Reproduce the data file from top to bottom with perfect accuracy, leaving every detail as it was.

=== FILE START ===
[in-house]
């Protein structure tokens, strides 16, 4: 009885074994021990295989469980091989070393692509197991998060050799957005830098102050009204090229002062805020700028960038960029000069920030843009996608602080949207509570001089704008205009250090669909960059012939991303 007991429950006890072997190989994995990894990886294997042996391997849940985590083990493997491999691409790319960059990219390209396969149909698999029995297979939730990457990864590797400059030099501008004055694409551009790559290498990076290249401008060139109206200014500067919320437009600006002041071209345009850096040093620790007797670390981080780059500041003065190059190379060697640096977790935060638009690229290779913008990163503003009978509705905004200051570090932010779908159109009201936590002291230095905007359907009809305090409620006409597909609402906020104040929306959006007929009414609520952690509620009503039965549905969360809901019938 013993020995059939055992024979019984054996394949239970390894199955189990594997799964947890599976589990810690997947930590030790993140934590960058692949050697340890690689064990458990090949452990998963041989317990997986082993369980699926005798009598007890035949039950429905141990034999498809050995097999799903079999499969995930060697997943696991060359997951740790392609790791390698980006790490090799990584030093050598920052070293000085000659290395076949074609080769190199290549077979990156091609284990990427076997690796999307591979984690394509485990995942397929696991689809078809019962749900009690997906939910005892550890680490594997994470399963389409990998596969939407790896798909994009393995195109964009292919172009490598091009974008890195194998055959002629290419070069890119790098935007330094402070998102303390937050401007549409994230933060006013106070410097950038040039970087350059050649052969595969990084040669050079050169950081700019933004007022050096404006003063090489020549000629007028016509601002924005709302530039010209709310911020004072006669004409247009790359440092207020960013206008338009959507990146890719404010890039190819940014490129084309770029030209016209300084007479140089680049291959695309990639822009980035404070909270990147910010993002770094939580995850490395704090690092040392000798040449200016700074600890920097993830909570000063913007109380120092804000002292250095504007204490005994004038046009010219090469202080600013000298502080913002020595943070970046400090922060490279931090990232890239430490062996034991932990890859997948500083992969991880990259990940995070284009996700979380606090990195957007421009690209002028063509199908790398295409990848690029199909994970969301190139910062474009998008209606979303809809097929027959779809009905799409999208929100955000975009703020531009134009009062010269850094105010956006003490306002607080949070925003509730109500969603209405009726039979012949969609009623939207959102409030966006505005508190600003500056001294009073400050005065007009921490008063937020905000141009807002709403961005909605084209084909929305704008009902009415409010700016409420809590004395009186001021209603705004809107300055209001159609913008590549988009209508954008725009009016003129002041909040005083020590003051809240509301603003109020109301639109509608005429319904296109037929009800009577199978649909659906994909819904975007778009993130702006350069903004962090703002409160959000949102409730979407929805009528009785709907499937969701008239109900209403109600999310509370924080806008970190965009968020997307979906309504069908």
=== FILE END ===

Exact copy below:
[in-house]
């Protein structure tokens, strides 16, 4: 009885074994021990295989469980091989070393692509197991998060050799957005830098102050009204090229002062805020700028960038960029000069920030843009996608602080949207509570001089704008205009250090669909960059012939991303 007991429950006890072997190989994995990894990886294997042996391997849940985590083990493997491999691409790319960059990219390209396969149909698999029995297979939730990457990864590797400059030099501008004055694409551009790559290498990076290249401008060139109206200014500067919320437009600006002041071209345009850096040093620790007797670390981080780059500041003065190059190379060697640096977790935060638009690229290779913008990163503003009978509705905004200051570090932010779908159109009201936590002291230095905007359907009809305090409620006409597909609402906020104040929306959006007929009414609520952690509620009503039965549905969360809901019938 013993020995059939055992024979019984054996394949239970390894199955189990594997799964947890599976589990810690997947930590030790993140934590960058692949050697340890690689064990458990090949452990998963041989317990997986082993369980699926005798009598007890035949039950429905141990034999498809050995097999799903079999499969995930060697997943696991060359997951740790392609790791390698980006790490090799990584030093050598920052070293000085000659290395076949074609080769190199290549077979990156091609284990990427076997690796999307591979984690394509485990995942397929696991689809078809019962749900009690997906939910005892550890680490594997994470399963389409990998596969939407790896798909994009393995195109964009292919172009490598091009974008890195194998055959002629290419070069890119790098935007330094402070998102303390937050401007549409994230933060006013106070410097950038040039970087350059050649052969595969990084040669050079050169950081700019933004007022050096404006003063090489020549000629007028016509601002924005709302530039010209709310911020004072006669004409247009790359440092207020960013206008338009959507990146890719404010890039190819940014490129084309770029030209016209300084007479140089680049291959695309990639822009980035404070909270990147910010993002770094939580995850490395704090690092040392000798040449200016700074600890920097993830909570000063913007109380120092804000002292250095504007204490005994004038046009010219090469202080600013000298502080913002020595943070970046400090922060490279931090990232890239430490062996034991932990890859997948500083992969991880990259990940995070284009996700979380606090990195957007421009690209002028063509199908790398295409990848690029199909994970969301190139910062474009998008209606979303809809097929027959779809009905799409999208929100955000975009703020531009134009009062010269850094105010956006003490306002607080949070925003509730109500969603209405009726039979012949969609009623939207959102409030966006505005508190600003500056001294009073400050005065007009921490008063937020905000141009807002709403961005909605084209084909929305704008009902009415409010700016409420809590004395009186001021209603705004809107300055209001159609913008590549988009209508954008725009009016003129002041909040005083020590003051809240509301603003109020109301639109509608005429319904296109037929009800009577199978649909659906994909819904975007778009993130702006350069903004962090703002409160959000949102409730979407929805009528009785709907499937969701008239109900209403109600999310509370924080806008970190965009968020997307979906309504069908």